~ Melissa from Food Under Foot

Some Quick Links:

~ Make sure you sign up for our free newsletter (green box right margin.) You’ll get 5 great ebooks free!! Happy Holidays! ~

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Wild Recipes for the Holidays

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Sunchoke Tubers

Sunchoke Tubers

One of my favorite winter wild edibles is Jerusalem Artichoke - or Sunchoke - tubers.

Jerusalem Artichoke is actually native to America, and is in the sunflower (not artichoke) family. Its botanical name is Helianthus tuberosus. - the sunflower known for its edible tuber.

Sunchoke Flowers

Sunchoke Flowers

The flowers bloom in the late fall, usually September and October. All through the winter, as long as the ground is not frozen solid, the tubers can be dug up and eaten - and they are delicious! They can be enjoyed raw (I like to grate them into salad) or cooked (I love to roast them in the oven.) They have a wonderful unique flavor that I crave during the winter!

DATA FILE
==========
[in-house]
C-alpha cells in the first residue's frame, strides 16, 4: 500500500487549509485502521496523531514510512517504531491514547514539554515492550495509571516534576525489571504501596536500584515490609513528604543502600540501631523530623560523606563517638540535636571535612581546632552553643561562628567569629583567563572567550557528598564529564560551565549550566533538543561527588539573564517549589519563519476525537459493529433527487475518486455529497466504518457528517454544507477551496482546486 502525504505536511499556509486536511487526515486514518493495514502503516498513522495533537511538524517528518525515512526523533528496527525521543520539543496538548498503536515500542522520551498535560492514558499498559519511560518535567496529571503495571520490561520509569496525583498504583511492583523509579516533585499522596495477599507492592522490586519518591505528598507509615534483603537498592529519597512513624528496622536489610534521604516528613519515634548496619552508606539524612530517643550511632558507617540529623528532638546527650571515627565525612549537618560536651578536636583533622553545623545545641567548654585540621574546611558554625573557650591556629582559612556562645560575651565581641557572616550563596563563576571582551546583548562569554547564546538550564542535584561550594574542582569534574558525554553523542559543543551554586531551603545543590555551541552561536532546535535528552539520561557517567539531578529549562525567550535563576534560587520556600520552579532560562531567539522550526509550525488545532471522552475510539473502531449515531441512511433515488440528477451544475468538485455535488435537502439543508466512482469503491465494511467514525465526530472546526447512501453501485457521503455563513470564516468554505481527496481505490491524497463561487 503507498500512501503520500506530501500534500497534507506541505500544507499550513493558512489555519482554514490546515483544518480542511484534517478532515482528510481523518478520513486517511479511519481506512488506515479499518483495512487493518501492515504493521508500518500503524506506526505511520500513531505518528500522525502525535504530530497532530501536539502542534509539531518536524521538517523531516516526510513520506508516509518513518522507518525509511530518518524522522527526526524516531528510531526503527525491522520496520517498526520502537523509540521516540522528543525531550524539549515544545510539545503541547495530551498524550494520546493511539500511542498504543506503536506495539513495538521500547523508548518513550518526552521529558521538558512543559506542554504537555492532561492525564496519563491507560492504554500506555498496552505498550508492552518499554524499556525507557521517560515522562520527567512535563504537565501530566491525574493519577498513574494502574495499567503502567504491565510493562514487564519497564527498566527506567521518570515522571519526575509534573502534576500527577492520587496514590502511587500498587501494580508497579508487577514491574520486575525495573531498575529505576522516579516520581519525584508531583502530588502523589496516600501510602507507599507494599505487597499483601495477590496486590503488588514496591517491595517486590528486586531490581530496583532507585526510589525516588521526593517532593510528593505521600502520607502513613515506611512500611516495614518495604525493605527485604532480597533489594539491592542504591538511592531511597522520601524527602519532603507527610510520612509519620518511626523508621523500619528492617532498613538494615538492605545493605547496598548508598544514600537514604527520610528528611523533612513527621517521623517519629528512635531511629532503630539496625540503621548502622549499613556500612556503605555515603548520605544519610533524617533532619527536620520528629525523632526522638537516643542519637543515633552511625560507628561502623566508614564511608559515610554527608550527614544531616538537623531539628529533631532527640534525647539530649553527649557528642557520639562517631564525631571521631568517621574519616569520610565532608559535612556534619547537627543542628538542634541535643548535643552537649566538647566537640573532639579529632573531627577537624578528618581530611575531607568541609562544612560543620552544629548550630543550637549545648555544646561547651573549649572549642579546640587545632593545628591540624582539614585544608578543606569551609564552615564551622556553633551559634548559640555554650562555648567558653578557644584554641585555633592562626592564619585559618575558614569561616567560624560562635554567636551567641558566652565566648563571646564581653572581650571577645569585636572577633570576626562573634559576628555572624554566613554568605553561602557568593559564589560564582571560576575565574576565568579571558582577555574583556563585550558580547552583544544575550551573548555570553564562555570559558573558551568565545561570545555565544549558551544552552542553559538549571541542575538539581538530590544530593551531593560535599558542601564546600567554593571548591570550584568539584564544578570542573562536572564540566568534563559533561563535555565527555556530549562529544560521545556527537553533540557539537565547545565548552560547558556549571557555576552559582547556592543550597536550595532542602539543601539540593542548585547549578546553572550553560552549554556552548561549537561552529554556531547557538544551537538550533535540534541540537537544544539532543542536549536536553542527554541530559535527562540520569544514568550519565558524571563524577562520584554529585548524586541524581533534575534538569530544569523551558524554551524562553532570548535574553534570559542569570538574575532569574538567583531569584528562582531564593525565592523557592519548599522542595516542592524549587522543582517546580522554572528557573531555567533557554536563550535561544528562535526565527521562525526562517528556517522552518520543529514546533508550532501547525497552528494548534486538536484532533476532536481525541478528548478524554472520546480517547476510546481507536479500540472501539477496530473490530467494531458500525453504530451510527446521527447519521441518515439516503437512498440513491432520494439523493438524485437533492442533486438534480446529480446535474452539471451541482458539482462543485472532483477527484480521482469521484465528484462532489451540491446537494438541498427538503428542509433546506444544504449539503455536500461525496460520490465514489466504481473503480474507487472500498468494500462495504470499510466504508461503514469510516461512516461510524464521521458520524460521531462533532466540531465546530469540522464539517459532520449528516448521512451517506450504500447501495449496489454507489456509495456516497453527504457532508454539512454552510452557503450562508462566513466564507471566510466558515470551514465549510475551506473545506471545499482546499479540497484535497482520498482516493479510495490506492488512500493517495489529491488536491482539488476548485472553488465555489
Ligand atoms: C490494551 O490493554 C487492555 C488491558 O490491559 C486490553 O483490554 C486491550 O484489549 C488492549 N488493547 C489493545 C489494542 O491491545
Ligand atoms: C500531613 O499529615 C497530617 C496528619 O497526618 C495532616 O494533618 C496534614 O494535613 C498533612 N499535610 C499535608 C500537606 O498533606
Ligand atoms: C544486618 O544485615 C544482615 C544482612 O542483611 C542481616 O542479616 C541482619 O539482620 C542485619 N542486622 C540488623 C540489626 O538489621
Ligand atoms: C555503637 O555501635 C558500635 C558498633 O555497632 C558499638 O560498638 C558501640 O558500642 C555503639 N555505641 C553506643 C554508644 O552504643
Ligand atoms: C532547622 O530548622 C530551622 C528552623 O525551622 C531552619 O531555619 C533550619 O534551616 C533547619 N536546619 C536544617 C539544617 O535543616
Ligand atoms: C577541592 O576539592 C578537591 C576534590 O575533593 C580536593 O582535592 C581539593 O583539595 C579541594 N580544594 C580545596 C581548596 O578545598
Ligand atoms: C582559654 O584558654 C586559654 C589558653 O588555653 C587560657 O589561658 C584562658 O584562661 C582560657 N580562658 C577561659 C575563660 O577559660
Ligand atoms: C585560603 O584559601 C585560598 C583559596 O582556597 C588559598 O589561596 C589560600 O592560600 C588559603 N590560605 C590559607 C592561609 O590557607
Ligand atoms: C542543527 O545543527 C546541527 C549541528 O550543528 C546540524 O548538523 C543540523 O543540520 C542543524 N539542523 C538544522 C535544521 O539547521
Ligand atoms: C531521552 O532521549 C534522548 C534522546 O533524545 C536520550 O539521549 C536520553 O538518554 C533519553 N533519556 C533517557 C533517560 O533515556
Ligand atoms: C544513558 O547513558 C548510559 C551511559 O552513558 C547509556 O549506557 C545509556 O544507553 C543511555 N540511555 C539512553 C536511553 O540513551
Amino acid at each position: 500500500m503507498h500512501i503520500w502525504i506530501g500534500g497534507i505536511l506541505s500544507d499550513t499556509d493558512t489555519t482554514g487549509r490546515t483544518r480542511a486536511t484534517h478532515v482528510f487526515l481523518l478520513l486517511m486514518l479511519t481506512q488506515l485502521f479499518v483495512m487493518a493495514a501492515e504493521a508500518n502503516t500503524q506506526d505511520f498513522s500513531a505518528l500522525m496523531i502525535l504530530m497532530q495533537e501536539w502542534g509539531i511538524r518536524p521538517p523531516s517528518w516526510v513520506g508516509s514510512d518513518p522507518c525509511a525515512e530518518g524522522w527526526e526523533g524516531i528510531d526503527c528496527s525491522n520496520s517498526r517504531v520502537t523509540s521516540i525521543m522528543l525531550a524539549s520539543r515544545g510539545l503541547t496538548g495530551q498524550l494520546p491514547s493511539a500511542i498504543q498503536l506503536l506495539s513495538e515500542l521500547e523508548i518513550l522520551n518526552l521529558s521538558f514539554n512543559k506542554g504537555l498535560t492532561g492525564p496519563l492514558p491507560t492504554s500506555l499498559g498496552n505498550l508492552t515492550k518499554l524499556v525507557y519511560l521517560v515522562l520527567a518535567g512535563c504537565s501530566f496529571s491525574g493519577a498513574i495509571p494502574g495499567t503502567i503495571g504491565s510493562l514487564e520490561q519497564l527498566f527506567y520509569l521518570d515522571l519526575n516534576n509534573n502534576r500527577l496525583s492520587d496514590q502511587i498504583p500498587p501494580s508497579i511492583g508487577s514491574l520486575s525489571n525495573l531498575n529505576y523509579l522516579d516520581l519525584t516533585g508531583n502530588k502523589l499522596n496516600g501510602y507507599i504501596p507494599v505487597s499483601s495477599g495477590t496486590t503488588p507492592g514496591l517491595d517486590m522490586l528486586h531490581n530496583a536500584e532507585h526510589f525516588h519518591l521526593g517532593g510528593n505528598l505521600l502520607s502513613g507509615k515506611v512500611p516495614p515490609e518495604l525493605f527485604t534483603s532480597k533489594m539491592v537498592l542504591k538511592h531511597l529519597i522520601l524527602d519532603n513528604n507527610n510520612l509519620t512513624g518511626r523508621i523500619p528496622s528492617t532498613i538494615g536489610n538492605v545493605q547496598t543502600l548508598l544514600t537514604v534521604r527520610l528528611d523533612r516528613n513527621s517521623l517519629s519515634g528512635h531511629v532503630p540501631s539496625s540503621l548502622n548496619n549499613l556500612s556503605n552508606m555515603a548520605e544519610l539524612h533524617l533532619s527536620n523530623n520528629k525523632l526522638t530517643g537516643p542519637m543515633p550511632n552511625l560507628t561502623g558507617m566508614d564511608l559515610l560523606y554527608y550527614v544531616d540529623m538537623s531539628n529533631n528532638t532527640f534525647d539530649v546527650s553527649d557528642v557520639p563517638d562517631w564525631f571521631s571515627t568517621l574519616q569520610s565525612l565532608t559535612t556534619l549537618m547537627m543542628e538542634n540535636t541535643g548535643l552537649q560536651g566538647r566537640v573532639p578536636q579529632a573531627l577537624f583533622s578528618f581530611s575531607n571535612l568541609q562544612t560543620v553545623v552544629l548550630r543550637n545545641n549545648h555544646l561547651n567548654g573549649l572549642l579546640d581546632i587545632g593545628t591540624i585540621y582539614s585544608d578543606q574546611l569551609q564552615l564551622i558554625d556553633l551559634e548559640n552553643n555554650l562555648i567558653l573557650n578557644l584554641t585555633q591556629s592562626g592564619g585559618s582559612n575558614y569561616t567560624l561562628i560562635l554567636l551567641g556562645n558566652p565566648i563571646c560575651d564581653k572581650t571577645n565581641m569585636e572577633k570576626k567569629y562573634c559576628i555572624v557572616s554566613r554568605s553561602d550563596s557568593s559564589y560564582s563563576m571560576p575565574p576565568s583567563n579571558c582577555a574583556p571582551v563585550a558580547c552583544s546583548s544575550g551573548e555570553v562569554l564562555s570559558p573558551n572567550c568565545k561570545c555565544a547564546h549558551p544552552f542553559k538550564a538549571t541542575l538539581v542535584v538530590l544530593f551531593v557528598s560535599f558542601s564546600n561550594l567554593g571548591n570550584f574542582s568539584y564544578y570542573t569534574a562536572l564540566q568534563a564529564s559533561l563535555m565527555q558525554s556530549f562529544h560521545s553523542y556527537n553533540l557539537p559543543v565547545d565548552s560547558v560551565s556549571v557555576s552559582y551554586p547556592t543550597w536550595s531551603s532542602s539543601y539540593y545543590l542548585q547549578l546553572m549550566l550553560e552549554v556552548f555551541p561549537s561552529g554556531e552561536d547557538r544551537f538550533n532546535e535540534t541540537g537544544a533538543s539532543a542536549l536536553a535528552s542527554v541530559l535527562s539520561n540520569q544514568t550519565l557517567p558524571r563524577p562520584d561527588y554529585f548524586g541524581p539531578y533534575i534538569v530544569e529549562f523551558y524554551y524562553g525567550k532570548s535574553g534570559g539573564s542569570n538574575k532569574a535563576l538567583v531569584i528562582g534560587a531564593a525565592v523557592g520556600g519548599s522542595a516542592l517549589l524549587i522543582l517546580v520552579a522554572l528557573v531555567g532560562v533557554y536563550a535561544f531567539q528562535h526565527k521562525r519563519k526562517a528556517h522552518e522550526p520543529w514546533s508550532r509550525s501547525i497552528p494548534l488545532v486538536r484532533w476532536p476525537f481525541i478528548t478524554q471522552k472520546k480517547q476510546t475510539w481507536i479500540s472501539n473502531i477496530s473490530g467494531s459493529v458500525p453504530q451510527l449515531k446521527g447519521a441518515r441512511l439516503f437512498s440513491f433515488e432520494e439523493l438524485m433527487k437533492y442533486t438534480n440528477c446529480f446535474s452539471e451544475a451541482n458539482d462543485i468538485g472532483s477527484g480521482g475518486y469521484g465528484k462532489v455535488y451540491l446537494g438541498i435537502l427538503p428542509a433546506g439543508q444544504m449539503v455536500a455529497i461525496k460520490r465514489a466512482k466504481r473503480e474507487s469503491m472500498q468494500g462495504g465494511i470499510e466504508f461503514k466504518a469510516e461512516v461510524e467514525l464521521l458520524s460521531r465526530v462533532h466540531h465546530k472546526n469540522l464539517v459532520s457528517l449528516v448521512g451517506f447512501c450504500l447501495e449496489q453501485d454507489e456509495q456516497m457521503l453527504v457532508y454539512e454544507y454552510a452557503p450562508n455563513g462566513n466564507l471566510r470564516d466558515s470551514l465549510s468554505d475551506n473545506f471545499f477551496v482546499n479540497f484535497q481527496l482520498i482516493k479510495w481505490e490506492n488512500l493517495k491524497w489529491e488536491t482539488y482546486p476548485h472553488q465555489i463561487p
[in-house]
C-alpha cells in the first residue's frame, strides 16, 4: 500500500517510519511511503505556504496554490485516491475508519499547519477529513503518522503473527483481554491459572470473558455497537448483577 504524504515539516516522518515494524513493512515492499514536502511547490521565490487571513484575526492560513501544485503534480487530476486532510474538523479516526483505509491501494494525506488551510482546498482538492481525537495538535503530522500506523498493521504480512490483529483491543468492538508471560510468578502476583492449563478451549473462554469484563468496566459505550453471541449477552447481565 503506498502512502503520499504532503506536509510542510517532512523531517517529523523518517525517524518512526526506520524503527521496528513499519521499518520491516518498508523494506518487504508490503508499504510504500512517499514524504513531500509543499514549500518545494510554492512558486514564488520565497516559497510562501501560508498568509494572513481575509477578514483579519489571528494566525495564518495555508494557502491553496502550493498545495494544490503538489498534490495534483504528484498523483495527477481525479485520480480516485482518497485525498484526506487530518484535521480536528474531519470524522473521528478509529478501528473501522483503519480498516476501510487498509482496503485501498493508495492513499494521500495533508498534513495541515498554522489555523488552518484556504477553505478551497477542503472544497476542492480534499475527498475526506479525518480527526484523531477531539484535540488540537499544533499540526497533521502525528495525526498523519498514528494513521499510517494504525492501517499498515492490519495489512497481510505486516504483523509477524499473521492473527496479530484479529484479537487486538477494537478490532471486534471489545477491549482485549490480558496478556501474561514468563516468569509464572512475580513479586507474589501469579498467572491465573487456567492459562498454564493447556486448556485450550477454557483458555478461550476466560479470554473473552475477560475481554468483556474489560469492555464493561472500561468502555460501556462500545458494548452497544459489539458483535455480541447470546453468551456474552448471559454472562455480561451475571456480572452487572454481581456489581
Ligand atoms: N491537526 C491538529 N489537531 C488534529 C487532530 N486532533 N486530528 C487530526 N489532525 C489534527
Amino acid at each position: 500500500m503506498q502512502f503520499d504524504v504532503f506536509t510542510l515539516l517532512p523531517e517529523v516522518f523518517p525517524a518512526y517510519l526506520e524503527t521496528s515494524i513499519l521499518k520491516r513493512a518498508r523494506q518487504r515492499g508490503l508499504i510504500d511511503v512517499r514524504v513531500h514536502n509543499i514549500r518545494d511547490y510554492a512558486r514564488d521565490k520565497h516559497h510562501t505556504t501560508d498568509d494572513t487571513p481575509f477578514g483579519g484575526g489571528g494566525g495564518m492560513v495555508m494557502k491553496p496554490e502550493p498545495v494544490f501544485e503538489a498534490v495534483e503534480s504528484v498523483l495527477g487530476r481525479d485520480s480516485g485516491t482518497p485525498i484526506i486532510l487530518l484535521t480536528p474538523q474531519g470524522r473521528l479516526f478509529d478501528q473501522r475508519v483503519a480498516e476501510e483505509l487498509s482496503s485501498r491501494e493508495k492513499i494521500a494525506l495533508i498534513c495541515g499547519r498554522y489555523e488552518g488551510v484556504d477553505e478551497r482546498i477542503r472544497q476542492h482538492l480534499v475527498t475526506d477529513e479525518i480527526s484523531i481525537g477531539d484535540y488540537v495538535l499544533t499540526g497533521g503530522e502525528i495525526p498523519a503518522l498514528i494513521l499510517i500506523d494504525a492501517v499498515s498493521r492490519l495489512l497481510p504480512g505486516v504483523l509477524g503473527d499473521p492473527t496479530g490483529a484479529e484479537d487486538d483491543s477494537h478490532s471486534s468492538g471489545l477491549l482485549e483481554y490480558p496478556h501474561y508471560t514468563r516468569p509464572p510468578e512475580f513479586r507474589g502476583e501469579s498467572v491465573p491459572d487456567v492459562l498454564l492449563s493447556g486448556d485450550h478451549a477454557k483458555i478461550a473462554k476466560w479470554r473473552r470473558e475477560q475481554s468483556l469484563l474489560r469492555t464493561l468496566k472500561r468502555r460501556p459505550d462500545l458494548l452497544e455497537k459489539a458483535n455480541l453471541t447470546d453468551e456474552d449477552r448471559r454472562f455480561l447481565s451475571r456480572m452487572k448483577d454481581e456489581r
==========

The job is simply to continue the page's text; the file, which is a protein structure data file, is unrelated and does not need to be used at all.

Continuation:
Jerusalem artichoke tubers can be used in any recipe in place of potatoes, but be warned they have a slightly different consistency when cooked than potatoes, they are a little more watery. This is because the starch is different. Jerusalem artichokes contain the starch inulin, which actually helps regulate blood sugar making it an excellent food for diabetics, or anyone with blood sugar issues.

Other than roasting it with other root vegetables, my favorite recipe is Sunchoke Soup (sometimes called “Palestine Soup”, a play on the name “Jerusalem.”)

This is a simple yet delightful recipe that is superb on the holiday table!

Sunchoke Soup

Ingredients

  • 1 onion, chopped